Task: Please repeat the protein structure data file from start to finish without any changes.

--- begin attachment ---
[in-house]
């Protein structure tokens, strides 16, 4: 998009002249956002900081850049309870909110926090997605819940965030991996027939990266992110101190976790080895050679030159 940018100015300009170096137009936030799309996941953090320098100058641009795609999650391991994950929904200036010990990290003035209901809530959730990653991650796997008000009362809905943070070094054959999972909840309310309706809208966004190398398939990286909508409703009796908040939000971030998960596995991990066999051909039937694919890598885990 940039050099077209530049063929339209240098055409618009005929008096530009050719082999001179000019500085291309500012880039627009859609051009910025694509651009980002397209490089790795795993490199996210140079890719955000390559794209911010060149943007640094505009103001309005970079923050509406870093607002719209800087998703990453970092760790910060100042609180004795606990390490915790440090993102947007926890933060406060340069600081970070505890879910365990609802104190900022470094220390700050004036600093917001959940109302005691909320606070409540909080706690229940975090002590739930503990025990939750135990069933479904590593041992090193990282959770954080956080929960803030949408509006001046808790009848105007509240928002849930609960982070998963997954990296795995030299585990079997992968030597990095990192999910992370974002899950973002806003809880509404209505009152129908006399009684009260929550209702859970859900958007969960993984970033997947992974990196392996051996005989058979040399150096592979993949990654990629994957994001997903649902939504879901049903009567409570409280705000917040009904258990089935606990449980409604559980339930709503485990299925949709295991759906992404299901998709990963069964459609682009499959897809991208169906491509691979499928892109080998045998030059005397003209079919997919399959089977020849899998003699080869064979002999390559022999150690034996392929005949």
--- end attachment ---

[in-house]
């Protein structure tokens, strides 16, 4: 998009002249956002900081850049309870909110926090997605819940965030991996027939990266992110101190976790080895050679030159 940018100015300009170096137009936030799309996941953090320098100058641009795609999650391991994950929904200036010990990290003035209901809530959730990653991650796997008000009362809905943070070094054959999972909840309310309706809208966004190398398939990286909508409703009796908040939000971030998960596995991990066999051909039937694919890598885990 940039050099077209530049063929339209240098055409618009005929008096530009050719082999001179000019500085291309500012880039627009859609051009910025694509651009980002397209490089790795795993490199996210140079890719955000390559794209911010060149943007640094505009103001309005970079923050509406870093607002719209800087998703990453970092760790910060100042609180004795606990390490915790440090993102947007926890933060406060340069600081970070505890879910365990609802104190900022470094220390700050004036600093917001959940109302005691909320606070409540909080706690229940975090002590739930503990025990939750135990069933479904590593041992090193990282959770954080956080929960803030949408509006001046808790009848105007509240928002849930609960982070998963997954990296795995030299585990079997992968030597990095990192999910992370974002899950973002806003809880509404209505009152129908006399009684009260929550209702859970859900958007969960993984970033997947992974990196392996051996005989058979040399150096592979993949990654990629994957994001997903649902939504879901049903009567409570409280705000917040009904258990089935606990449980409604559980339930709503485990299925949709295991759906992404299901998709990963069964459609682009499959897809991208169906491509691979499928892109080998045998030059005397003209079919997919399959089977020849899998003699080869064979002999390559022999150690034996392929005949």